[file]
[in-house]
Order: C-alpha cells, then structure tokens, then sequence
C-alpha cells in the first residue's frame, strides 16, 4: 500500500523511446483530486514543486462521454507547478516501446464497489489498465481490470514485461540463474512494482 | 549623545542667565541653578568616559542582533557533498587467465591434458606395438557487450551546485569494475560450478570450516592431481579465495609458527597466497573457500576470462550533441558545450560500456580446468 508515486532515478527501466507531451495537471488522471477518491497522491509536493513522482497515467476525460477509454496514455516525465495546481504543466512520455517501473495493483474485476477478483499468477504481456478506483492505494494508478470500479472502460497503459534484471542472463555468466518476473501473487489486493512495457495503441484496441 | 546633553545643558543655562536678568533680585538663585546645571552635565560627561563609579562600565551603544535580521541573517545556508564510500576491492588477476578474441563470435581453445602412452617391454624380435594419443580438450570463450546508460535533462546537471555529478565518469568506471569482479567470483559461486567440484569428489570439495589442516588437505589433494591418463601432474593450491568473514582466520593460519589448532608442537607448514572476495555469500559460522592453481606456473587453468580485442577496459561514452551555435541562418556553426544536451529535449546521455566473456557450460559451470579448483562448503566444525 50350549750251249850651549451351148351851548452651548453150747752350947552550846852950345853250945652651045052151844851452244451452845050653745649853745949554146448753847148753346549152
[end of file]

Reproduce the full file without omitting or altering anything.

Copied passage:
[in-house]
Order: C-alpha cells, then structure tokens, then sequence
C-alpha cells in the first residue's frame, strides 16, 4: 500500500523511446483530486514543486462521454507547478516501446464497489489498465481490470514485461540463474512494482 | 549623545542667565541653578568616559542582533557533498587467465591434458606395438557487450551546485569494475560450478570450516592431481579465495609458527597466497573457500576470462550533441558545450560500456580446468 508515486532515478527501466507531451495537471488522471477518491497522491509536493513522482497515467476525460477509454496514455516525465495546481504543466512520455517501473495493483474485476477478483499468477504481456478506483492505494494508478470500479472502460497503459534484471542472463555468466518476473501473487489486493512495457495503441484496441 | 546633553545643558543655562536678568533680585538663585546645571552635565560627561563609579562600565551603544535580521541573517545556508564510500576491492588477476578474441563470435581453445602412452617391454624380435594419443580438450570463450546508460535533462546537471555529478565518469568506471569482479567470483559461486567440484569428489570439495589442516588437505589433494591418463601432474593450491568473514582466520593460519589448532608442537607448514572476495555469500559460522592453481606456473587453468580485442577496459561514452551555435541562418556553426544536451529535449546521455566473456557450460559451470579448483562448503566444525 50350549750251249850651549451351148351851548452651548453150747752350947552550846852950345853250945652651045052151844851452244451452845050653745649853745949554146448753847148753346549152